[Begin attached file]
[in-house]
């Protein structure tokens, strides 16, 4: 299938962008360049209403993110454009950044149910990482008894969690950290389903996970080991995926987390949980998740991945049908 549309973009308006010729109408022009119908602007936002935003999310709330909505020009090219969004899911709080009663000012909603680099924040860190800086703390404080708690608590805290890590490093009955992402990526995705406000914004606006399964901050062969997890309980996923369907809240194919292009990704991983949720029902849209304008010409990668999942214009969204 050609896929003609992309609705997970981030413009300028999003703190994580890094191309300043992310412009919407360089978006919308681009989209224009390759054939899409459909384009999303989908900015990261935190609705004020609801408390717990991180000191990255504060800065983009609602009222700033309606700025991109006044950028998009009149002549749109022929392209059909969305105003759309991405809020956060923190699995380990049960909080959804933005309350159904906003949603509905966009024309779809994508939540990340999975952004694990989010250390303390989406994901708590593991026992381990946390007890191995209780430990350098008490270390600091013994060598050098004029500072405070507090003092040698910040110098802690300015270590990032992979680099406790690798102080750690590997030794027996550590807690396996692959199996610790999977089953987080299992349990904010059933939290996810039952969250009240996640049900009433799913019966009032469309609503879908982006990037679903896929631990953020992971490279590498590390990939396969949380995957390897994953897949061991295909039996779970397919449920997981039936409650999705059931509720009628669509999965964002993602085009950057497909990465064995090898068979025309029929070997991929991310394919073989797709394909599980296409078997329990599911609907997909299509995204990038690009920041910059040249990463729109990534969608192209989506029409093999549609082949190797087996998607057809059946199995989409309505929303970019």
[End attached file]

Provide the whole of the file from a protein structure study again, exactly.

[in-house]
């Protein structure tokens, strides 16, 4: 299938962008360049209403993110454009950044149910990482008894969690950290389903996970080991995926987390949980998740991945049908 549309973009308006010729109408022009119908602007936002935003999310709330909505020009090219969004899911709080009663000012909603680099924040860190800086703390404080708690608590805290890590490093009955992402990526995705406000914004606006399964901050062969997890309980996923369907809240194919292009990704991983949720029902849209304008010409990668999942214009969204 050609896929003609992309609705997970981030413009300028999003703190994580890094191309300043992310412009919407360089978006919308681009989209224009390759054939899409459909384009999303989908900015990261935190609705004020609801408390717990991180000191990255504060800065983009609602009222700033309606700025991109006044950028998009009149002549749109022929392209059909969305105003759309991405809020956060923190699995380990049960909080959804933005309350159904906003949603509905966009024309779809994508939540990340999975952004694990989010250390303390989406994901708590593991026992381990946390007890191995209780430990350098008490270390600091013994060598050098004029500072405070507090003092040698910040110098802690300015270590990032992979680099406790690798102080750690590997030794027996550590807690396996692959199996610790999977089953987080299992349990904010059933939290996810039952969250009240996640049900009433799913019966009032469309609503879908982006990037679903896929631990953020992971490279590498590390990939396969949380995957390897994953897949061991295909039996779970397919449920997981039936409650999705059931509720009628669509999965964002993602085009950057497909990465064995090898068979025309029929070997991929991310394919073989797709394909599980296409078997329990599911609907997909299509995204990038690009920041910059040249990463729109990534969608192209989506029409093999549609082949190797087996998607057809059946199995989409309505929303970019």